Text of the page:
As law enforcement authorities intensify their search for those responsible for lethal anthrax outbreaks in the United States, scientists say they've figured out how the bacterium works inside the body. The discoveries could result in new drugs to treat anthrax disease.
Because of the urgency of the anthrax outbreaks, the scientific journal Nature Tuesday released two papers ahead of their scheduled publication. In one study, scientists identify a long sought-after doorway, or receptor, on the surface of cells that anthrax uses to enter and then destroy the cells.
Using this information, investigators at Harvard University and the University of Wisconsin in Madison devised a protein that blocks anthrax's entry into cells.
In the second study, researchers describe the bacterium's mode of attack once inside cells. Robert Liddington of the Burnham Institute in La Jolla, California led an international research team that uncovered the structure of so-called "lethal factor" the part of anthrax that signals the production of toxin. If nothing is done to interrupt a chain reaction, Mister Liddington says the anthrax toxin gets out of control, "leading ultimately to release of these messenger molecules and septic shock."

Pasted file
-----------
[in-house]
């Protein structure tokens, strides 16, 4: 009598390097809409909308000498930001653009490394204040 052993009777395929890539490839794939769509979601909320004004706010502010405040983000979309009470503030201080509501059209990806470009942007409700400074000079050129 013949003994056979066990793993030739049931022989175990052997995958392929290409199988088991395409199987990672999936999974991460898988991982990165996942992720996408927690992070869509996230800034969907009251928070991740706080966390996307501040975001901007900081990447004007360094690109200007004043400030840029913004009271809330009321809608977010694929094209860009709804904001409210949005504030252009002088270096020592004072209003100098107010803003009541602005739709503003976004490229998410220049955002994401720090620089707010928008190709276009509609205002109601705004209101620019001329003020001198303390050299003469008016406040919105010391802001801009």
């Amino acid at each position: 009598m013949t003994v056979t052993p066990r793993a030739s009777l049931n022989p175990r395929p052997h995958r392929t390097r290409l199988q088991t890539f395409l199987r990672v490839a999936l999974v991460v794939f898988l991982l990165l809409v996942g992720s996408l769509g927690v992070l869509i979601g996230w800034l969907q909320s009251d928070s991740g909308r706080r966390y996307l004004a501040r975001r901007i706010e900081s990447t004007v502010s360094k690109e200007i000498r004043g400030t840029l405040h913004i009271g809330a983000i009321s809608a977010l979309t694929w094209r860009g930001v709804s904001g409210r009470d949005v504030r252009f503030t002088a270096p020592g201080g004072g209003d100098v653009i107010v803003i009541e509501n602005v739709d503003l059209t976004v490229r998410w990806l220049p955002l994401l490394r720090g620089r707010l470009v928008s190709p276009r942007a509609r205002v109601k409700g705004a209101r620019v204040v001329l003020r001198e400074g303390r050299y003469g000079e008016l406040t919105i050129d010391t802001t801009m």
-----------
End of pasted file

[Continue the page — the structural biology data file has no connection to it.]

The director of the National Institute of Allergy and Infectious Diseases praised the studies. At a news conference, Dr. Anthony Fauci said the work is likely to result in the development of new drugs to treat anthrax disease. "Now that we have this very important finding," he said, "I think it's incumbent upon us to do as much as we can to translate that into something that would be for the public health."
Already researchers are discussing their findings with a number of pharmaceutical companies. The hope is to come up with drugs that block the action of anthrax in the body.